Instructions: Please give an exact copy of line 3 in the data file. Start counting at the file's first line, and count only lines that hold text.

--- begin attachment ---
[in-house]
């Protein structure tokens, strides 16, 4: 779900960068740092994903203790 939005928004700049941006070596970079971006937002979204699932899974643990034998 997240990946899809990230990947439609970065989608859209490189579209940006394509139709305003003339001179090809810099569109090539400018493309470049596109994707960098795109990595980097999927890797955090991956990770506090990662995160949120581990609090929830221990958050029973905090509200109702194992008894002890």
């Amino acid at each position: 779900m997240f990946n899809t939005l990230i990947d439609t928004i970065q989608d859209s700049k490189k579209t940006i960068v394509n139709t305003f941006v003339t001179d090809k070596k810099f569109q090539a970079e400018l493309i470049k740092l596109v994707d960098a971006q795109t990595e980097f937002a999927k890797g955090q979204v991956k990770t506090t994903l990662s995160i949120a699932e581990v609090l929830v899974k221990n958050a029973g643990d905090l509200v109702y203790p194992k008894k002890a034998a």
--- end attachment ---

């Amino acid at each position: 779900m997240f990946n899809t939005l990230i990947d439609t928004i970065q989608d859209s700049k490189k579209t940006i960068v394509n139709t305003f941006v003339t001179d090809k070596k810099f569109q090539a970079e400018l493309i470049k740092l596109v994707d960098a971006q795109t990595e980097f937002a999927k890797g955090q979204v991956k990770t506090t994903l990662s995160i949120a699932e581990v609090l929830v899974k221990n958050a029973g643990d905090l509200v109702y203790p194992k008894k002890a034998a």